Kirby Star Allies Is Adorably Awesome On Nintendo Switch


Despite not being as widely popular as Mario or Link, since his first appearance in 1992’s Kirby’s Dream Land for the original Game Boy, that little pink (I guess he wasn’t so pink in that game) puffball has remained one of Nintendo’s most iconic mascots. Much like his innocent appearance, the majority of Kirby games have remained relatively breezy size-scrollers involving a delightful mute blob who inhales his enemies and absorbs their unique abilities. While the game’s innocuous aesthetic and basic formula hasn’t drastically changed over the past two-and-a-half decades, that’s not necessarily a bad thing. Still, in terms of gameplay, Kirby Star Allies is the franchise’s most welcome leap forward.

While Kirby and the Rainbow Curse for Wii U was commendably cute and inventive, its stylus-controlled gameplay was a drawback that felt like a limiting gimmick after the first few levels. Thankfully, Kirby Star Allies goes back off the rails for some fun 2D adventuring. The look of Kirby, especially over the past few titles, has been increasingly delectable, and it’s a relief to freely explore such candy-coloured worlds once again.


Going back to the classic side-scrolling Kirby is a welcome return, but Kirby Star Allies does introduce something fresh that perfectly suits the Switch’s multiplayer-friendly sensibility. Taking Kirby’s chameleon-like superpower to new heights, our hero can now chuck hearts at his enemies and turn up to three of them into allies, along with their unique abilities, like fire, ice or, um, baseballs. There are a couple dozen baddies to charm, each providing their own distinctive power. The upshot often feels more like a Super Smash Bros. brawler than a traditional Kirby game.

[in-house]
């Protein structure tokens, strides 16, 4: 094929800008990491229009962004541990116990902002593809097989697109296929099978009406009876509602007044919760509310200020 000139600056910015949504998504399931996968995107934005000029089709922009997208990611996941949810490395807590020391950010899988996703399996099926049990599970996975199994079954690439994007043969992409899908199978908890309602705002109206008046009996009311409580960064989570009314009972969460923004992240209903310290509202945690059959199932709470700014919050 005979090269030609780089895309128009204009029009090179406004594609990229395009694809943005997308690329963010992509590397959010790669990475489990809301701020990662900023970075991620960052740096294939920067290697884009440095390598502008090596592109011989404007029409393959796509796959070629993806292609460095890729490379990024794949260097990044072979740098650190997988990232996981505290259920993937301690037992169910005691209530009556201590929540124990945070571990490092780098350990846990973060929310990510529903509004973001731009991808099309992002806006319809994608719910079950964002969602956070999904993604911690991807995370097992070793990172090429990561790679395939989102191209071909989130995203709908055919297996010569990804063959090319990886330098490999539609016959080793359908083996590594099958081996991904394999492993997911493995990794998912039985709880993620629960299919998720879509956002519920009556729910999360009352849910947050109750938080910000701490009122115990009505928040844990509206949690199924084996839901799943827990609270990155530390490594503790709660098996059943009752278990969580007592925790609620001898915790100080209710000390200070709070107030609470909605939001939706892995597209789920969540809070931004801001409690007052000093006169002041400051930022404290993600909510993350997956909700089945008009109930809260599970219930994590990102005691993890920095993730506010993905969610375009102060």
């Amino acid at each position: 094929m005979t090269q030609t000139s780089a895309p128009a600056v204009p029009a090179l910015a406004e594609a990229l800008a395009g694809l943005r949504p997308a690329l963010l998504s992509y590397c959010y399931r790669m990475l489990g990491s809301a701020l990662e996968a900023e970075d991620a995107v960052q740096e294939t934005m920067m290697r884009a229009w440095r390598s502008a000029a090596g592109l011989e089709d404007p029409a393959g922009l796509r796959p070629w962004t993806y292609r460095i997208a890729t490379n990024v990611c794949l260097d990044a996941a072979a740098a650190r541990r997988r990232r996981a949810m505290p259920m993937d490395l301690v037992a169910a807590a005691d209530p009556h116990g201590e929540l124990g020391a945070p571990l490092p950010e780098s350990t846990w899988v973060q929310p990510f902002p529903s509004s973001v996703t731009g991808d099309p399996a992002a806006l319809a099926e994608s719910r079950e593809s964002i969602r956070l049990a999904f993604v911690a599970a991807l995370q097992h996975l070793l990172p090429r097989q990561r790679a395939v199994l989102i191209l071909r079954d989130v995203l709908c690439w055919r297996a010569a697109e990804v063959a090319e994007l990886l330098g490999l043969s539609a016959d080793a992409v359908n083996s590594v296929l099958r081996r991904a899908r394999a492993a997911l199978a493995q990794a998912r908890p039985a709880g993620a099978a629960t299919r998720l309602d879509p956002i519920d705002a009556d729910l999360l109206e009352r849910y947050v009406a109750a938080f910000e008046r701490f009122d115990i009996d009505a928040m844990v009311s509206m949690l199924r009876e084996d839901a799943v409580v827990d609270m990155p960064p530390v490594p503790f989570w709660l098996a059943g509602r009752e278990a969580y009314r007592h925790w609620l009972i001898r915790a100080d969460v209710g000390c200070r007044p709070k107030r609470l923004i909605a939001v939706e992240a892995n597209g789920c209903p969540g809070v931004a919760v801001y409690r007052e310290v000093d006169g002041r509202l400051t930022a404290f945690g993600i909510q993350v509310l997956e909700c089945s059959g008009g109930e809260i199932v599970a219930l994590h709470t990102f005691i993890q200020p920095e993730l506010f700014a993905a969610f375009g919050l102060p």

You can also combine Kirby’s swallowed abilities with allies’ powers to dish some major damage and solve increasingly stimulating puzzles. If you’re playing solo, your teammates’ AI is surprisingly clever, wreaking a lot of carnage on their own and knowing exactly where to stand when you summon their powers. Obviously, if you’re looking for the ultimate experience, going the local multiplayer route is loads of chaotic fun.

Story Mode is extremely fun but a little on the short side. Maybe we’ve just been spoiled by Breath of the Wild and Super Mario Odyssey’s sprawling, game-changing campaigns, but here it feels like things wrap up just as the puzzles start to get truly head-scratching and the action wonderfully over-the-top. If you’re aiming to hit every secret-level-revealing hidden switch and collect every collectible, you’ll probably spend a good eight to ten hours doing so.


Like most games these days, there are a handful of other modes well worth checking out. Guest Star mode lets you speed-run the game as one of the its playable enemies, which does a swell job of switching up the gameplay as well as offering new RPG-like gameplay courtesy of stat-boosting hearts that are dispersed throughout each level.

The Ultimate Choice challenges you to defeat the game’s bosses (all of which are very cool, I should add) with limited health. You can even adjust the difficulty meter to impact how many big bads you’ll have to throw down with.

Lastly and predictably, there are a pair of button-mashing mini-games. Chop Chomps has you chopping down a tree whilst dodging projectiles, while Star Slam Heroes has you smashing a meteor into orbit with a bat.

Kirby Star Allies is out Friday, March 16 exclusively on Nintendo Switch. Check out the trailer below, my little puffballs.